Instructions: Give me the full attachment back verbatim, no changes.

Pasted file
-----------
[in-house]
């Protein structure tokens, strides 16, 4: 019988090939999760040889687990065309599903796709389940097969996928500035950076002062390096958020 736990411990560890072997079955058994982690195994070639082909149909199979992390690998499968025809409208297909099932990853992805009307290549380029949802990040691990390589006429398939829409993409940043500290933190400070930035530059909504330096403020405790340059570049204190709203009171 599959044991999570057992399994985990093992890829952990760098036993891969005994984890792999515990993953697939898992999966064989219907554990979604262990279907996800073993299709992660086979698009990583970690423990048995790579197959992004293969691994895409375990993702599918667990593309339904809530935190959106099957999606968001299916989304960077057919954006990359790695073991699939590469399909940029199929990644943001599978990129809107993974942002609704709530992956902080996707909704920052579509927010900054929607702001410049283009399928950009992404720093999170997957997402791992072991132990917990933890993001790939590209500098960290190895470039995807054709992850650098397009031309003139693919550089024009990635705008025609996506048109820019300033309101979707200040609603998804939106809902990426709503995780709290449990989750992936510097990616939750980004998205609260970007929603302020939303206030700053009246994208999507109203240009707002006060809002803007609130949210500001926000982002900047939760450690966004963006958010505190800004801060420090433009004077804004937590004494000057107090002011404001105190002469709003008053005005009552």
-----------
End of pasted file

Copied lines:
[in-house]
């Protein structure tokens, strides 16, 4: 019988090939999760040889687990065309599903796709389940097969996928500035950076002062390096958020 736990411990560890072997079955058994982690195994070639082909149909199979992390690998499968025809409208297909099932990853992805009307290549380029949802990040691990390589006429398939829409993409940043500290933190400070930035530059909504330096403020405790340059570049204190709203009171 599959044991999570057992399994985990093992890829952990760098036993891969005994984890792999515990993953697939898992999966064989219907554990979604262990279907996800073993299709992660086979698009990583970690423990048995790579197959992004293969691994895409375990993702599918667990593309339904809530935190959106099957999606968001299916989304960077057919954006990359790695073991699939590469399909940029199929990644943001599978990129809107993974942002609704709530992956902080996707909704920052579509927010900054929607702001410049283009399928950009992404720093999170997957997402791992072991132990917990933890993001790939590209500098960290190895470039995807054709992850650098397009031309003139693919550089024009990635705008025609996506048109820019300033309101979707200040609603998804939106809902990426709503995780709290449990989750992936510097990616939750980004998205609260970007929603302020939303206030700053009246994208999507109203240009707002006060809002803007609130949210500001926000982002900047939760450690966004963006958010505190800004801060420090433009004077804004937590004494000057107090002011404001105190002469709003008053005005009552």